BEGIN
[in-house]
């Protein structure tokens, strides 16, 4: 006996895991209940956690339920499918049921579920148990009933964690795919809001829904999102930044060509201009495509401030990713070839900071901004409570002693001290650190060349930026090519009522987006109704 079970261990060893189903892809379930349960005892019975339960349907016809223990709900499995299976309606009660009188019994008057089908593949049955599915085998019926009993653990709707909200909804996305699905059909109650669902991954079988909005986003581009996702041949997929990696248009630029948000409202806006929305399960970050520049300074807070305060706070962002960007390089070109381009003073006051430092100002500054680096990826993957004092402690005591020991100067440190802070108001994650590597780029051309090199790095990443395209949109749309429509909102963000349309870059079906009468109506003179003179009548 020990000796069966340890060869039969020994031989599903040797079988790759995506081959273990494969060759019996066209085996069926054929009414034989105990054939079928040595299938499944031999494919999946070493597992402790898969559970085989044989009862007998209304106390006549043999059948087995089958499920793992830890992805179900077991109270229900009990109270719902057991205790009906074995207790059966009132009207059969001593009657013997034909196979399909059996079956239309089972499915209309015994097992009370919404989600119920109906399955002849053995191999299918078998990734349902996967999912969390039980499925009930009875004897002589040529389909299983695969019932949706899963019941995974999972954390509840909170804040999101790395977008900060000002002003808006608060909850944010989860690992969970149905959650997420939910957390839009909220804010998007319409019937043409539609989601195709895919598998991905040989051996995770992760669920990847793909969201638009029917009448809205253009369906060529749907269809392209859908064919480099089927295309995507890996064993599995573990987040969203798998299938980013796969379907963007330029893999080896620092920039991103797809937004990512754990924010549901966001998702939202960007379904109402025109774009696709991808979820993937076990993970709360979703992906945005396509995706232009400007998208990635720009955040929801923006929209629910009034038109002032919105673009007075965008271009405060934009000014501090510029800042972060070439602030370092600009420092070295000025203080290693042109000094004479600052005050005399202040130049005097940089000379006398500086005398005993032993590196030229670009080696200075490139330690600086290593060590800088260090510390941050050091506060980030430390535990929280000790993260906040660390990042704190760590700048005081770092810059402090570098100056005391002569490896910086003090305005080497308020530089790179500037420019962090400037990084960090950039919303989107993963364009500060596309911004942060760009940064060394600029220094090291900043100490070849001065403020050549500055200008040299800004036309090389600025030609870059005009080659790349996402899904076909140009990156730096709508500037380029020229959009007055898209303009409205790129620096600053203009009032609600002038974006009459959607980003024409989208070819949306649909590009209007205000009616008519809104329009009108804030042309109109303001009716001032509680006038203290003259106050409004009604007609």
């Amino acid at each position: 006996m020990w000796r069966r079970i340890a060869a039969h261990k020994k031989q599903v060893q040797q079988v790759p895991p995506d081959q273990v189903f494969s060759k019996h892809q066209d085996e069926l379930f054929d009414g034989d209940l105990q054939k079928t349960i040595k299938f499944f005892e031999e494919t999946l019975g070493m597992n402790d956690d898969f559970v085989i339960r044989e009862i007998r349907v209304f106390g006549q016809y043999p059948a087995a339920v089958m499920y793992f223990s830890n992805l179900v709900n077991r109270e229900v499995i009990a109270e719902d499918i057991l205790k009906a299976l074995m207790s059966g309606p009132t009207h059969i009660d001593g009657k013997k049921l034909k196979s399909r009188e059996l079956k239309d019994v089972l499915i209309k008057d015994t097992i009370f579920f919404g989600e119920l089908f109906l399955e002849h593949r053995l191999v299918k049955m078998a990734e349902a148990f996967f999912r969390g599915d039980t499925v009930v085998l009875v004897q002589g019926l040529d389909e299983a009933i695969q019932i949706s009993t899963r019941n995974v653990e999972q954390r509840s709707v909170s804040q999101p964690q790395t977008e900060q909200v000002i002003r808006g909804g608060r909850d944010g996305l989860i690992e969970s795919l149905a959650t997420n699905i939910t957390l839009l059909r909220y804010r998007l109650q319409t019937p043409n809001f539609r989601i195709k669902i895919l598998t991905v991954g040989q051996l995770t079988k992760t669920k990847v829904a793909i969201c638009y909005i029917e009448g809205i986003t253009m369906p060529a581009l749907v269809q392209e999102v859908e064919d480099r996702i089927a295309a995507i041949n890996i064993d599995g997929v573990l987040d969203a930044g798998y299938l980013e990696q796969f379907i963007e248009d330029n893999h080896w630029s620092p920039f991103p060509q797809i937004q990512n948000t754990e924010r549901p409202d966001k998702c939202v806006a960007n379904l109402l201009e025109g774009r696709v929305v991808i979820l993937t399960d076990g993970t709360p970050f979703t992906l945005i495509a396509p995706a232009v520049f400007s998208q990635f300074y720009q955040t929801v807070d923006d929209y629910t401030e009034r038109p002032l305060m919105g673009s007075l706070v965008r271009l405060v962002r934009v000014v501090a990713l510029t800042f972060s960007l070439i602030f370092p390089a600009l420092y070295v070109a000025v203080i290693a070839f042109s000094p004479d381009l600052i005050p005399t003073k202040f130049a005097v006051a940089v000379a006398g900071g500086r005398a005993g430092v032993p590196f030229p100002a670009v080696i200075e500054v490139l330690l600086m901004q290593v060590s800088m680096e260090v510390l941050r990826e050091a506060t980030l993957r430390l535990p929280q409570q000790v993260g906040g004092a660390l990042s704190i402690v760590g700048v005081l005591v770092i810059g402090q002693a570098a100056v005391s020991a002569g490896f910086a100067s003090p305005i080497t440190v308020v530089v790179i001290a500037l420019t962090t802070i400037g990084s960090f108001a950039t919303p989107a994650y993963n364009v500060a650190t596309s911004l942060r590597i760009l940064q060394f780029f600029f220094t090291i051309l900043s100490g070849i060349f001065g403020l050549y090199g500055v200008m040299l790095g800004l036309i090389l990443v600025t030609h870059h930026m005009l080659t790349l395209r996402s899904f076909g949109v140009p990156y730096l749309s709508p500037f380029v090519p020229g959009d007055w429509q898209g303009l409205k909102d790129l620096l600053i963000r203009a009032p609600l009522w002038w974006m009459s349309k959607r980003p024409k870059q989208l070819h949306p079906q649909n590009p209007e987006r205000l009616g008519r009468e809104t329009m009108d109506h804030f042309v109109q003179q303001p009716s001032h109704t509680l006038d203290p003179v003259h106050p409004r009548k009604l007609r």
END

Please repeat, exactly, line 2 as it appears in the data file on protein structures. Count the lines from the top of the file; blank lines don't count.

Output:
């Protein structure tokens, strides 16, 4: 006996895991209940956690339920499918049921579920148990009933964690795919809001829904999102930044060509201009495509401030990713070839900071901004409570002693001290650190060349930026090519009522987006109704 079970261990060893189903892809379930349960005892019975339960349907016809223990709900499995299976309606009660009188019994008057089908593949049955599915085998019926009993653990709707909200909804996305699905059909109650669902991954079988909005986003581009996702041949997929990696248009630029948000409202806006929305399960970050520049300074807070305060706070962002960007390089070109381009003073006051430092100002500054680096990826993957004092402690005591020991100067440190802070108001994650590597780029051309090199790095990443395209949109749309429509909102963000349309870059079906009468109506003179003179009548 020990000796069966340890060869039969020994031989599903040797079988790759995506081959273990494969060759019996066209085996069926054929009414034989105990054939079928040595299938499944031999494919999946070493597992402790898969559970085989044989009862007998209304106390006549043999059948087995089958499920793992830890992805179900077991109270229900009990109270719902057991205790009906074995207790059966009132009207059969001593009657013997034909196979399909059996079956239309089972499915209309015994097992009370919404989600119920109906399955002849053995191999299918078998990734349902996967999912969390039980499925009930009875004897002589040529389909299983695969019932949706899963019941995974999972954390509840909170804040999101790395977008900060000002002003808006608060909850944010989860690992969970149905959650997420939910957390839009909220804010998007319409019937043409539609989601195709895919598998991905040989051996995770992760669920990847793909969201638009029917009448809205253009369906060529749907269809392209859908064919480099089927295309995507890996064993599995573990987040969203798998299938980013796969379907963007330029893999080896620092920039991103797809937004990512754990924010549901966001998702939202960007379904109402025109774009696709991808979820993937076990993970709360979703992906945005396509995706232009400007998208990635720009955040929801923006929209629910009034038109002032919105673009007075965008271009405060934009000014501090510029800042972060070439602030370092600009420092070295000025203080290693042109000094004479600052005050005399202040130049005097940089000379006398500086005398005993032993590196030229670009080696200075490139330690600086290593060590800088260090510390941050050091506060980030430390535990929280000790993260906040660390990042704190760590700048005081770092810059402090570098100056005391002569490896910086003090305005080497308020530089790179500037420019962090400037990084960090950039919303989107993963364009500060596309911004942060760009940064060394600029220094090291900043100490070849001065403020050549500055200008040299800004036309090389600025030609870059005009080659790349996402899904076909140009990156730096709508500037380029020229959009007055898209303009409205790129620096600053203009009032609600002038974006009459959607980003024409989208070819949306649909590009209007205000009616008519809104329009009108804030042309109109303001009716001032509680006038203290003259106050409004009604007609």